|Publication number||US3902340 A|
|Publication date||Sep 2, 1975|
|Filing date||Jan 2, 1974|
|Priority date||Jan 2, 1974|
|Publication number||US 3902340 A, US 3902340A, US-A-3902340, US3902340 A, US3902340A|
|Inventors||Roger J Leyden|
|Original Assignee||Roger J Leyden|
|Export Citation||BiBTeX, EndNote, RefMan|
|Patent Citations (3), Referenced by (6), Classifications (5)|
|External Links: USPTO, USPTO Assignment, Espacenet|
United States Patent 1191 Leyden [451 Sept. 2, 1975 DIAMOND NEEDLE LOCK AND THE LIKE  Inventor: Roger J. Leyden, 6250 N. Talman Ave., Chicago, 111. 60659  Filed: Jan. 2, 1974  Appl. No.: 429,863
FOREIGN PATENTS OR APPLICATIONS Italy 70/14 Primary Examiner-Robert L. Wolfe [5 7] ABSTRACT The invention applies to locking means designed to prevent the theft of diamond needles from phonograph tone arms. In the sale of phonograph and stereo equipment a diamond needle is used on the tone arm in coaction with a record. The diamond needles are quite valuable and where the equipment is on display to purchasers the needles are frequently stolen. The invention keeps the needle locked against theft and allows the salesman to quickly and easily remove the locking means and demonstrate the operation of the phonograph. The construction of the locking means is designed for universal application to phonographic equipment and is economical to produce. The invention is also applicable to protecting other elements against theft or misuse.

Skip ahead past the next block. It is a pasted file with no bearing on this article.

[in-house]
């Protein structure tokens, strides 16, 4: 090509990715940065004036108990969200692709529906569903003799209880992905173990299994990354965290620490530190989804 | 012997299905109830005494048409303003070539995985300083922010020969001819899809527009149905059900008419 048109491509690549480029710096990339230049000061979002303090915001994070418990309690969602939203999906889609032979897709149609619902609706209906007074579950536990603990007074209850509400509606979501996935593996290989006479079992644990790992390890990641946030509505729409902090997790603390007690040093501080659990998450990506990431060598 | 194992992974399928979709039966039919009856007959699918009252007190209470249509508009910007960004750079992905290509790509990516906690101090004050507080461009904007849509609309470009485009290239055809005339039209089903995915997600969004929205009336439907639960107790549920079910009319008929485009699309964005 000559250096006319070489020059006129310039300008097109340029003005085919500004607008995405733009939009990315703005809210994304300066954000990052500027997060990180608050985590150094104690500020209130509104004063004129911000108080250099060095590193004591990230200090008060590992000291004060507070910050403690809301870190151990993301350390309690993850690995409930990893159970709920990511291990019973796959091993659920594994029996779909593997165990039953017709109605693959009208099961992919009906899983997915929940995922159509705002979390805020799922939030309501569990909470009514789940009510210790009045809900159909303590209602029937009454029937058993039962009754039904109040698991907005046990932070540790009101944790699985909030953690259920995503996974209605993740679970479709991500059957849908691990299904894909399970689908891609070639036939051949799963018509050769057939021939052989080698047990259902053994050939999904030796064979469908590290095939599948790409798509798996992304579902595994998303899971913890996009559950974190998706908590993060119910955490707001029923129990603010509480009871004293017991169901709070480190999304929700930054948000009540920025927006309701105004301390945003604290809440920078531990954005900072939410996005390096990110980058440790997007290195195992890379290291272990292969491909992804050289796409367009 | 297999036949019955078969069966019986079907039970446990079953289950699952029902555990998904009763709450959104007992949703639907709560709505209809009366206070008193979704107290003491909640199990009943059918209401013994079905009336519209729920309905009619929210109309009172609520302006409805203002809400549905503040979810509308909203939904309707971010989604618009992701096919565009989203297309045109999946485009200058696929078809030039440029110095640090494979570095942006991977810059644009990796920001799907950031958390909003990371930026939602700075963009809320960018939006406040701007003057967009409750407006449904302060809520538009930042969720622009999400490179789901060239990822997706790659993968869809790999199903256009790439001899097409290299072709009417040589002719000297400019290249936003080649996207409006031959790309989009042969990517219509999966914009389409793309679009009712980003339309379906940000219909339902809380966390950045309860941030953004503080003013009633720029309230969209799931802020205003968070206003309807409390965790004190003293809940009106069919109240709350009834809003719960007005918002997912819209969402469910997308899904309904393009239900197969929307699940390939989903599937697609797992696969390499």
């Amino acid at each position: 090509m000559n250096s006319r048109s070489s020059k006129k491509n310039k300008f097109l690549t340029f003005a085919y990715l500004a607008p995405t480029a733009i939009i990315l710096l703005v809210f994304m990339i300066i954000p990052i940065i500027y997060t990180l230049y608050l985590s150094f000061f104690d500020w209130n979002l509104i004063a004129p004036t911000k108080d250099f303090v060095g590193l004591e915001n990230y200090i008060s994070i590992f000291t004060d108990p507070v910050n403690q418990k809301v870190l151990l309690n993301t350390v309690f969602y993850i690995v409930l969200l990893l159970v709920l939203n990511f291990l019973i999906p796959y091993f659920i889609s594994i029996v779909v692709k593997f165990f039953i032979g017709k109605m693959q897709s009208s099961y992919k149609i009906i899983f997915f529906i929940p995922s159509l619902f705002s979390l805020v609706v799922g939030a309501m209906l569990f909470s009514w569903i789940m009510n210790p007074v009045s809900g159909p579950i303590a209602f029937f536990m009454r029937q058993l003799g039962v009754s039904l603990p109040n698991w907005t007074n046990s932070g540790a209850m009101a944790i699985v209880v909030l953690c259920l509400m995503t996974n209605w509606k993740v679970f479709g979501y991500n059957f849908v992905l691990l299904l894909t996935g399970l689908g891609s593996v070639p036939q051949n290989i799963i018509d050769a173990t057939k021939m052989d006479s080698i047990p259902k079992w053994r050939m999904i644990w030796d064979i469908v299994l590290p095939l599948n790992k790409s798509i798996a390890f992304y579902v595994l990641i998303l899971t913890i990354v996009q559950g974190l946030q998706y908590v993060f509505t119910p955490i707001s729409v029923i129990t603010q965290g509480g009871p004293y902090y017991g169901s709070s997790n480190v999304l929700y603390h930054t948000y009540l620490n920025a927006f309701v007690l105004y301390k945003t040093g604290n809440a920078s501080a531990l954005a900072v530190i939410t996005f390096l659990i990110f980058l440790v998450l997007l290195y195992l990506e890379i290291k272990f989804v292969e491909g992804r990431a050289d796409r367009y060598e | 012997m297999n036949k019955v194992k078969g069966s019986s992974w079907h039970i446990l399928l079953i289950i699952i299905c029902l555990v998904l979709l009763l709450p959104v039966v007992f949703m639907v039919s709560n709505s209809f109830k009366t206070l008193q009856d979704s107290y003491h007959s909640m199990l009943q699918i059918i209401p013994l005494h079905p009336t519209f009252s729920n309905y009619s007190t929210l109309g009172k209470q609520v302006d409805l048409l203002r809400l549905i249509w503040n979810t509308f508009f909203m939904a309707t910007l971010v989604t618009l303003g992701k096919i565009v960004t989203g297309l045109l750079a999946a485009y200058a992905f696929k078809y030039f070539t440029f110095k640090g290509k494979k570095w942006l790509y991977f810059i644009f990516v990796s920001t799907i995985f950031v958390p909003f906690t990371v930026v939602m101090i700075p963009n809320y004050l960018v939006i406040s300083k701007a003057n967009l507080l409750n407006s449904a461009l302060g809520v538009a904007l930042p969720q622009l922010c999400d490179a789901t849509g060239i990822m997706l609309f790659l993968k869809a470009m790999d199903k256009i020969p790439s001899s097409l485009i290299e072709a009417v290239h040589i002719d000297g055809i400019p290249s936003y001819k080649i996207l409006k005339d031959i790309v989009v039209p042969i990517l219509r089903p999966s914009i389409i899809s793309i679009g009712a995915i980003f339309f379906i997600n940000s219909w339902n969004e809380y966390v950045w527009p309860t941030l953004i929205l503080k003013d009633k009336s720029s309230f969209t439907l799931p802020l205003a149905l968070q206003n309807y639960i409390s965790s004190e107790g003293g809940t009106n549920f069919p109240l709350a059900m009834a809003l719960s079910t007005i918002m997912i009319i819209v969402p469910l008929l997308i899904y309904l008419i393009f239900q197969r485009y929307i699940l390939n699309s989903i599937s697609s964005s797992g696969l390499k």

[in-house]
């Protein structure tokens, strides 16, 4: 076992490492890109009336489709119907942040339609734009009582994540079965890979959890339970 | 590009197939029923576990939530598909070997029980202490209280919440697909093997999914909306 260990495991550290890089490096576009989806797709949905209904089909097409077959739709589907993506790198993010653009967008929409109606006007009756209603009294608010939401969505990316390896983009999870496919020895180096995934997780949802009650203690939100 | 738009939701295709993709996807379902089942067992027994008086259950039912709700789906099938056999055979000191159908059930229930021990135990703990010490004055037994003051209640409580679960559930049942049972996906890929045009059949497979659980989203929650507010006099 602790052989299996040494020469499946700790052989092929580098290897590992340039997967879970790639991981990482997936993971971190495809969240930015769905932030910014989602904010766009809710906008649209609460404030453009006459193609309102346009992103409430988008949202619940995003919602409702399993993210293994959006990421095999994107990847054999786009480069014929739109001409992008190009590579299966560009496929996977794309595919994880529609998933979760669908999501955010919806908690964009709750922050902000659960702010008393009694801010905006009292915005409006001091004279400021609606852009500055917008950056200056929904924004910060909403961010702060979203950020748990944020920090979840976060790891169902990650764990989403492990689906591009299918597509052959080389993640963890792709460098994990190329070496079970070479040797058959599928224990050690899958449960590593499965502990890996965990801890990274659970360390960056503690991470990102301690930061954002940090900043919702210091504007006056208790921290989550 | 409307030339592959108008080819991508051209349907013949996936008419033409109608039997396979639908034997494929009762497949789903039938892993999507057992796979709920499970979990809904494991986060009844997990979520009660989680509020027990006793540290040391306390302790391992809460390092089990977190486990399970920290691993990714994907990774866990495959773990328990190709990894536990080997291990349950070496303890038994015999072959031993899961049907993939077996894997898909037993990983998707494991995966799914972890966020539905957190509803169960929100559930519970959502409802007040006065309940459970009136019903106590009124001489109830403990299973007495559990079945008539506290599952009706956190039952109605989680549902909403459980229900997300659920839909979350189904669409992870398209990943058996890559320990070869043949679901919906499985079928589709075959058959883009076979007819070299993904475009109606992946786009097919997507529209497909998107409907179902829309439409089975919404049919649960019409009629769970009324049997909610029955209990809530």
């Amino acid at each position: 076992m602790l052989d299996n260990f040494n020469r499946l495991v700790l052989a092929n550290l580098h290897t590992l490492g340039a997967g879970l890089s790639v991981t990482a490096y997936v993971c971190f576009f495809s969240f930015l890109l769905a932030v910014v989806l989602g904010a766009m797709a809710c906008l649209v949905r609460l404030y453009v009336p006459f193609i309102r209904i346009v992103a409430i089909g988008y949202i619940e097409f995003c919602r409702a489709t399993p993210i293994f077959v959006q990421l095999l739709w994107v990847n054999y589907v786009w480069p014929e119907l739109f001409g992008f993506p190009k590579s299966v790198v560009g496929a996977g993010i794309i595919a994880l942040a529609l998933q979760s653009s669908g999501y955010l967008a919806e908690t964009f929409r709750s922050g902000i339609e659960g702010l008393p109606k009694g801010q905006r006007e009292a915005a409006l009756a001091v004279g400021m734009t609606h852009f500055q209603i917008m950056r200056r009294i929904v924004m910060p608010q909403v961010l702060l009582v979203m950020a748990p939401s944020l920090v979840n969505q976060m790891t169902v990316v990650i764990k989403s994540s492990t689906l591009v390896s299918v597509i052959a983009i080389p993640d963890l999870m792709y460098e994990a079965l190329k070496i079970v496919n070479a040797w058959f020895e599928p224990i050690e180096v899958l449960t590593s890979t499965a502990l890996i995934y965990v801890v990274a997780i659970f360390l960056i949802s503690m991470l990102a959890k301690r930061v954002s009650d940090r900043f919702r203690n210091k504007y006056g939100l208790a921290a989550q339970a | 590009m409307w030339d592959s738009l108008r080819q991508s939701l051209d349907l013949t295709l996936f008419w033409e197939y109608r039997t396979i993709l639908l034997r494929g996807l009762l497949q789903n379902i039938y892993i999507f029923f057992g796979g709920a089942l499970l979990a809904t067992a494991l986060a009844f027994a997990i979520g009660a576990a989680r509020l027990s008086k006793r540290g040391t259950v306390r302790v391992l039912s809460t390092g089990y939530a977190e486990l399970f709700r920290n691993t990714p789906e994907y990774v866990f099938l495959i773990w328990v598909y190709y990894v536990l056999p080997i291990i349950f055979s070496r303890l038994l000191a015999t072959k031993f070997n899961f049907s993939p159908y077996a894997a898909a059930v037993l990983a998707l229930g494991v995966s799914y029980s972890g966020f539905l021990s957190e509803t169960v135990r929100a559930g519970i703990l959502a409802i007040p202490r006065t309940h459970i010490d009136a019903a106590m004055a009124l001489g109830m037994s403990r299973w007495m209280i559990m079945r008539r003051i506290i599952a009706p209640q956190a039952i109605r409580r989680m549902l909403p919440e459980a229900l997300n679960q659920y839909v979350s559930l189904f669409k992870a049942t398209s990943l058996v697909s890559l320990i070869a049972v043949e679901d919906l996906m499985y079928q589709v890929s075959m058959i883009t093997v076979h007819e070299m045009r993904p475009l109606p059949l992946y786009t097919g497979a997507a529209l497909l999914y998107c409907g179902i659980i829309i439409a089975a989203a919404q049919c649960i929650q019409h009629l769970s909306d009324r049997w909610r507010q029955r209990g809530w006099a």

2 Claims, 7 Drawing Figures PATENTEDSEP 2l975 3, 9UZ,34O
DIAMOND NEEDLE LUCK AND THE LIKE This invention relates to the phonograph art, in general, and has more particular reference to preventing the theft of the diamond needle on the tone arm of a phonograph or stereo equipment, when the equipment is on display for selling.
The primary object of the invent is to prevent theft of the diamond needle by a prospective purchaser or unauthorized person. Such acts of theft occur because these diamond needles are of considerable value and where there is no protection against theft there is possi bility of the theft of the needle by removal thereof from the tone arm.
My invention prevents such theft because it provides a simple and inexpensive locking means which the selling agent must remove before demonstrating the phonograph to a prospective purchaser.